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Groups oppose affordable housing

In an attempt to prevent developers from building apartments, residents begin a letter-writing campaign asking the state for help.

By JEFFREY S. SOLOCHEK, Times Staff Writer
© St. Petersburg Times
published May 12, 2002


SPRING HILL -- Jean Marin has heard all the explanations why Hernando County can do little to stop affordable apartments from rising near her Seven Hills home, and her neighbors' lament that the fix is in.

She'll have none of that naysaying.

"I'm of a mind that, when they turn over the first shovel of dirt, then it's a done deal," Marin said Friday, in between phone calls to form a residents' action committee. "Until then, I will fight with every breath I've got."

In just a few hours, Marin established a "nice little committee" that she expected to grow as word of its existence spreads. Earlier in the week, she penned a formatted letter for people with concerns about the apartments to send to Gov. Jeb Bush.

"Snobbery is not the basis for opposition to the affordable housing complexes," the letter states. "We know our county's track record and, for lack of a better word, it STINKS. Please help us to avoid further miscalculations and blunders due to a lack of adequate planning and foresight on the part of county departments, attorneys and commissioners."

The state Department of Community Affairs, where Bush's staff forwards such items, reported receiving more than 20 e-mails about the proposed Springhaven Apartments at Seven Hills.

So far, the department has taken no position on the apartments, said Bob Cambric, community and citizen liaison. He planned to research the issue and get each correspondent as much information as is available.

"Oftentimes with affordable housing, the term these days is used so broadly," Cambric said. "We want to make sure people have a clear understanding of what is affordable housing. Everybody is entitled to affordable housing."

Without full information, he said, it is premature to say what if anything the state agency can do for the people with concerns.

Marin said she got the idea to contact state officials after learning that Pasco County residents had fought successfully against an affordable housing complex last year.

She expected to meet with state Rep. Mike Fasano, R-Port Richey, to seek his help.

Perhaps the state can stop funding for the Seven Hills project, too, she suggested.

Residents at the neighboring Wellington subdivision have joined the letter-writing campaign, and set up an action committee of their own. They also have hired a lawyer.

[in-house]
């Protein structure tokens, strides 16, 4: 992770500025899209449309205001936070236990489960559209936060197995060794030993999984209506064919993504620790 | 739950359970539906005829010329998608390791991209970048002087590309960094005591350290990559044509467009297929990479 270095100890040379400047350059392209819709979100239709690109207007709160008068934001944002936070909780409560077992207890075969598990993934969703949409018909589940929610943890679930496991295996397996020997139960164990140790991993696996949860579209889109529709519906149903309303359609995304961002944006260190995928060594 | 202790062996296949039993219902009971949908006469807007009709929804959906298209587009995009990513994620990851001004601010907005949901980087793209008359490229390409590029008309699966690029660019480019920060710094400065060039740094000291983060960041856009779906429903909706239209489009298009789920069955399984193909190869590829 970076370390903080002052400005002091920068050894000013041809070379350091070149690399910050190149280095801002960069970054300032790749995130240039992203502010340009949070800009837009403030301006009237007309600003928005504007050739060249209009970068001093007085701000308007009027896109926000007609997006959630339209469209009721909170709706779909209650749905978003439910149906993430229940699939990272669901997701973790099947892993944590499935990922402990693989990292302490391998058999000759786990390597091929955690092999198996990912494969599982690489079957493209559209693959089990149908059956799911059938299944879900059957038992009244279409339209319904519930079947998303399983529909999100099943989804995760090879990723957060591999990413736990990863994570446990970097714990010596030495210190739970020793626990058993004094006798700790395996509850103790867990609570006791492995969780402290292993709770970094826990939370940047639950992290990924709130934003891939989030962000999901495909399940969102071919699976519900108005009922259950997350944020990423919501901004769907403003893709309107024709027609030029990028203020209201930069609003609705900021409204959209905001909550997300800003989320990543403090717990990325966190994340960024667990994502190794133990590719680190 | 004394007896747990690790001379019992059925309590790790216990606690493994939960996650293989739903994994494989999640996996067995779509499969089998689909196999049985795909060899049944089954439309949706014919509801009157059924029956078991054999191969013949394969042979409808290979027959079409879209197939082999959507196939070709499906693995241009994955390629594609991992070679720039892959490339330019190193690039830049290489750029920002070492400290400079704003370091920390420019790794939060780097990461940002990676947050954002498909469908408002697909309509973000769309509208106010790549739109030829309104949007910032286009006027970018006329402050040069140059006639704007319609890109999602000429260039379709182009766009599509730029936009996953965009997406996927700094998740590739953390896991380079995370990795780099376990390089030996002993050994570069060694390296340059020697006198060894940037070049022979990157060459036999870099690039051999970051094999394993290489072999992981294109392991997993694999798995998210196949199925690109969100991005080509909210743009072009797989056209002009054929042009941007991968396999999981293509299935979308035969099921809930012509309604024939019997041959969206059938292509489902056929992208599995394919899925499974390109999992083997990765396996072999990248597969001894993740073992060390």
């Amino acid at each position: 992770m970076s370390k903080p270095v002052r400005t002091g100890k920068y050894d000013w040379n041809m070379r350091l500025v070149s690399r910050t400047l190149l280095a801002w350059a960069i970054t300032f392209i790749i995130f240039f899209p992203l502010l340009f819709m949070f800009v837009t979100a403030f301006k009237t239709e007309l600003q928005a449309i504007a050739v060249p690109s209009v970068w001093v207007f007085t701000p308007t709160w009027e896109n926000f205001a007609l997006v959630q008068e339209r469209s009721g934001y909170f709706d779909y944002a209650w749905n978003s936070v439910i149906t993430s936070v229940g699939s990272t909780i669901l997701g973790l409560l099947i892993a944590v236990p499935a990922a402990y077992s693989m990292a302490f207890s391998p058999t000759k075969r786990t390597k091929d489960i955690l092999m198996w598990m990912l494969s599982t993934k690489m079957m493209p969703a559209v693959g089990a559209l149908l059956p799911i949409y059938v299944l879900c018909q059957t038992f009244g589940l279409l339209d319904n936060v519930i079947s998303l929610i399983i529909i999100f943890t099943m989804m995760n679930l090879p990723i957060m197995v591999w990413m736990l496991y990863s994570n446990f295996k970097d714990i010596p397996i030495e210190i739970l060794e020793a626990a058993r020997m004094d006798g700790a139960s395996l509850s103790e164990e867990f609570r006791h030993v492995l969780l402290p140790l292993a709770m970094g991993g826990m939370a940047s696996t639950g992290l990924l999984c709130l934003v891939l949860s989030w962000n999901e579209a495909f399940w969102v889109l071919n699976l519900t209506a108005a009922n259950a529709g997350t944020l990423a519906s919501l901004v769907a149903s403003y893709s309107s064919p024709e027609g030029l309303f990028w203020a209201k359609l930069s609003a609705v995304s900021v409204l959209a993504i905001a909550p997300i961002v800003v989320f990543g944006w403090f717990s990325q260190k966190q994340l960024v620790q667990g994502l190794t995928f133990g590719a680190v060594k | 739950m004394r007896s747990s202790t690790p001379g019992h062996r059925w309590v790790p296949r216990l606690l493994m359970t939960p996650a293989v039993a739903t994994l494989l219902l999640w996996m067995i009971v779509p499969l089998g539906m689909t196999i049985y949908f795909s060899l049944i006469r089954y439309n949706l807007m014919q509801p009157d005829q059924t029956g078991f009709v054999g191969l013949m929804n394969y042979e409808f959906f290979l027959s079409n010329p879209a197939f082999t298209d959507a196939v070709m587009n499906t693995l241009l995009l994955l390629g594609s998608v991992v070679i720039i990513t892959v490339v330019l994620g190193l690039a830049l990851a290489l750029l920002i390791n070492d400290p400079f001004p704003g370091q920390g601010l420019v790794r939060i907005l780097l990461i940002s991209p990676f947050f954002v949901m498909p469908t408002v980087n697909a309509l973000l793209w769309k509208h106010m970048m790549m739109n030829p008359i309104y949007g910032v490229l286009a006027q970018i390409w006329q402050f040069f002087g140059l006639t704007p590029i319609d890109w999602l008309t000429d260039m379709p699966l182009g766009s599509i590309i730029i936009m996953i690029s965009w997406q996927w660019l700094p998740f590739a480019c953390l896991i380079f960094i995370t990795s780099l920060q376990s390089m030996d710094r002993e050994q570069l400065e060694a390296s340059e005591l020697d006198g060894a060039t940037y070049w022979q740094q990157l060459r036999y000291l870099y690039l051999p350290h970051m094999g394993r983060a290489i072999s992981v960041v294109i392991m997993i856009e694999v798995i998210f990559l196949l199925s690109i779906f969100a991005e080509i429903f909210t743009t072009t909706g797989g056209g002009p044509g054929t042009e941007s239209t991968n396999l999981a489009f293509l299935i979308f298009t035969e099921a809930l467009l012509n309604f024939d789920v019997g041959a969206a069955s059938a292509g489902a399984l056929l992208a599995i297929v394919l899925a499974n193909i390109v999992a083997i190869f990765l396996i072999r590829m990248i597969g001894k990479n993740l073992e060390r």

"We want to see if we have a legal basis to stop this," organizer Anne Hammond said. "We would rather get an opinion and be told yes or no than do nothing at all."

She stressed that the group's concerns center more on safety issues such as traffic congestion and water availability than on the type of apartments proposed. "We're going to see what we can do."

Silverthorn residents are continuing to study their options for stopping the Barclay Forge affordable apartments from going up across the street from their subdivision entrance, too, homeowners association president Bob Mackey said.

They have not gone the letter-writing route, though. Instead, they are focusing on how to participate effectively in state public hearings on the bonds developer Davis Heritage is seeking from the state. State Sen. Ginny Brown-Waite, R-Brooksville, called for the hearings earlier this spring.

"We're waiting to see what's going on," Mackey said.

Some also look to the County Commission, which has asked its planning and legal staff to study whether the property in question might be rezoned before Davis Heritage submits site plans and other construction permit requests.

That discussion is scheduled for Tuesday afternoon.

"There are still a lot of people that believe only one of these three projects . . . will ever be built," Mackey said. "And the jury is still out as to which one it will be."

A third group at Regency Oaks, meanwhile, has started to meet with commission Chairwoman Nancy Robinson and developer Sandspur Housing to discuss issues related to the proposed Bridgewater Apartment complex. The main issue there is traffic.

"The communities are taking a proactive role in working with developers. That is a very positive thing," Robinson said.

As the neighborhoods work on their projects, she continued, the commission is trying to make some changes to ensure at the very least that the apartments, if built, will meet maintenance standards into the future.

Robinson said she also is working with county Housing Authority leaders to "encourage if not mandate" affordable housing developers to explain their projects to the surrounding communities in the future, if they want locally supported bonds.

"It's something you'd expect (developers) to do if they're building a large development. But it didn't happen," Robinson said. "So government has got to step in."

-- Jeffrey S. Solochek covers Hernando County government and can be reached at 754-6115. Send e-mail to solochek@sptimes.com.

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